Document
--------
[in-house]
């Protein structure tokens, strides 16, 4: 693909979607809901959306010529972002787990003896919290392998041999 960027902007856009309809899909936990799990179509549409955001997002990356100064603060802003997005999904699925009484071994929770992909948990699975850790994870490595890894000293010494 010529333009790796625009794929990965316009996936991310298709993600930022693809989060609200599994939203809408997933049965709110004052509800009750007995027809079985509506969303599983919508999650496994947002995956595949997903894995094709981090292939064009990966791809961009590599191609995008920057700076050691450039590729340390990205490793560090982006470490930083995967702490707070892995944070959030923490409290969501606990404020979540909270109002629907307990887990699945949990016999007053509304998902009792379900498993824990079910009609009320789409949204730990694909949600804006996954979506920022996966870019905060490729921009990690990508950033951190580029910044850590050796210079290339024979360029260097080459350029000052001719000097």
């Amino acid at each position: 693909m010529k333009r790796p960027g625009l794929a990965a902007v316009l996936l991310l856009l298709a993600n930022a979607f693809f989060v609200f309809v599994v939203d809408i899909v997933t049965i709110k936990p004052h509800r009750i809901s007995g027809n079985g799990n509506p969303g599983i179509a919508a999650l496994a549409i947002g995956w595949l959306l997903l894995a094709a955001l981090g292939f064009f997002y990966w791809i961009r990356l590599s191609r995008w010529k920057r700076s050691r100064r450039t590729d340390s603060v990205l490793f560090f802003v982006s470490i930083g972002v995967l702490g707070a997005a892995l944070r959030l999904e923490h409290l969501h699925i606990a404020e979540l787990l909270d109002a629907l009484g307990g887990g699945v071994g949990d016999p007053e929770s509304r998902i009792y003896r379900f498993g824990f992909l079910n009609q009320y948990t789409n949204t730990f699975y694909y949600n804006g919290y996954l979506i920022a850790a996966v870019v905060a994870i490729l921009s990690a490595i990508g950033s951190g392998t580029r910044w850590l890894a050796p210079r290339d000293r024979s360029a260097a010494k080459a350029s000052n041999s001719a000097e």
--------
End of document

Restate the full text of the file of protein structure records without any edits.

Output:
[in-house]
């Protein structure tokens, strides 16, 4: 693909979607809901959306010529972002787990003896919290392998041999 960027902007856009309809899909936990799990179509549409955001997002990356100064603060802003997005999904699925009484071994929770992909948990699975850790994870490595890894000293010494 010529333009790796625009794929990965316009996936991310298709993600930022693809989060609200599994939203809408997933049965709110004052509800009750007995027809079985509506969303599983919508999650496994947002995956595949997903894995094709981090292939064009990966791809961009590599191609995008920057700076050691450039590729340390990205490793560090982006470490930083995967702490707070892995944070959030923490409290969501606990404020979540909270109002629907307990887990699945949990016999007053509304998902009792379900498993824990079910009609009320789409949204730990694909949600804006996954979506920022996966870019905060490729921009990690990508950033951190580029910044850590050796210079290339024979360029260097080459350029000052001719000097």
């Amino acid at each position: 693909m010529k333009r790796p960027g625009l794929a990965a902007v316009l996936l991310l856009l298709a993600n930022a979607f693809f989060v609200f309809v599994v939203d809408i899909v997933t049965i709110k936990p004052h509800r009750i809901s007995g027809n079985g799990n509506p969303g599983i179509a919508a999650l496994a549409i947002g995956w595949l959306l997903l894995a094709a955001l981090g292939f064009f997002y990966w791809i961009r990356l590599s191609r995008w010529k920057r700076s050691r100064r450039t590729d340390s603060v990205l490793f560090f802003v982006s470490i930083g972002v995967l702490g707070a997005a892995l944070r959030l999904e923490h409290l969501h699925i606990a404020e979540l787990l909270d109002a629907l009484g307990g887990g699945v071994g949990d016999p007053e929770s509304r998902i009792y003896r379900f498993g824990f992909l079910n009609q009320y948990t789409n949204t730990f699975y694909y949600n804006g919290y996954l979506i920022a850790a996966v870019v905060a994870i490729l921009s990690a490595i990508g950033s951190g392998t580029r910044w850590l890894a050796p210079r290339d000293r024979s360029a260097a010494k080459a350029s000052n041999s001719a000097e």